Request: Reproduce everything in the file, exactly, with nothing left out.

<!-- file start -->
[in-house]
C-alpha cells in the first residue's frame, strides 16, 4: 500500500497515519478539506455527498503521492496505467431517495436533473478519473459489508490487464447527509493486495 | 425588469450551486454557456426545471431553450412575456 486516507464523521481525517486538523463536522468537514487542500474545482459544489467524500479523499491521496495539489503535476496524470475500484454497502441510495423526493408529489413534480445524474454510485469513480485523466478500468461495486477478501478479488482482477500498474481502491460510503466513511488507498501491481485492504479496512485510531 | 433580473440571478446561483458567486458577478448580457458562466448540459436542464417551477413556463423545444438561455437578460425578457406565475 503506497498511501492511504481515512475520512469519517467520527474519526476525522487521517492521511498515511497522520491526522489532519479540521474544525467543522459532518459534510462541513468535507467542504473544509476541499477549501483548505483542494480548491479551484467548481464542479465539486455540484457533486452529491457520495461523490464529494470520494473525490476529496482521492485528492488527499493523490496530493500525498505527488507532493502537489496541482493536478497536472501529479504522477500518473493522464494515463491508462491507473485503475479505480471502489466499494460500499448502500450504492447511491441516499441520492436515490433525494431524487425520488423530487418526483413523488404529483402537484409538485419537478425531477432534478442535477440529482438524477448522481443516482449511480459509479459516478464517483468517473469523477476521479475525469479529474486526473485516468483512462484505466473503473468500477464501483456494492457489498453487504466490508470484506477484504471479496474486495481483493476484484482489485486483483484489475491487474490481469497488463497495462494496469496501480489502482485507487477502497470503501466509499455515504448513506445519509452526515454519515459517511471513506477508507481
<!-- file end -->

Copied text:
[in-house]
C-alpha cells in the first residue's frame, strides 16, 4: 500500500497515519478539506455527498503521492496505467431517495436533473478519473459489508490487464447527509493486495 | 425588469450551486454557456426545471431553450412575456 486516507464523521481525517486538523463536522468537514487542500474545482459544489467524500479523499491521496495539489503535476496524470475500484454497502441510495423526493408529489413534480445524474454510485469513480485523466478500468461495486477478501478479488482482477500498474481502491460510503466513511488507498501491481485492504479496512485510531 | 433580473440571478446561483458567486458577478448580457458562466448540459436542464417551477413556463423545444438561455437578460425578457406565475 503506497498511501492511504481515512475520512469519517467520527474519526476525522487521517492521511498515511497522520491526522489532519479540521474544525467543522459532518459534510462541513468535507467542504473544509476541499477549501483548505483542494480548491479551484467548481464542479465539486455540484457533486452529491457520495461523490464529494470520494473525490476529496482521492485528492488527499493523490496530493500525498505527488507532493502537489496541482493536478497536472501529479504522477500518473493522464494515463491508462491507473485503475479505480471502489466499494460500499448502500450504492447511491441516499441520492436515490433525494431524487425520488423530487418526483413523488404529483402537484409538485419537478425531477432534478442535477440529482438524477448522481443516482449511480459509479459516478464517483468517473469523477476521479475525469479529474486526473485516468483512462484505466473503473468500477464501483456494492457489498453487504466490508470484506477484504471479496474486495481483493476484484482489485486483483484489475491487474490481469497488463497495462494496469496501480489502482485507487477502497470503501466509499455515504448513506445519509452526515454519515459517511471513506477508507481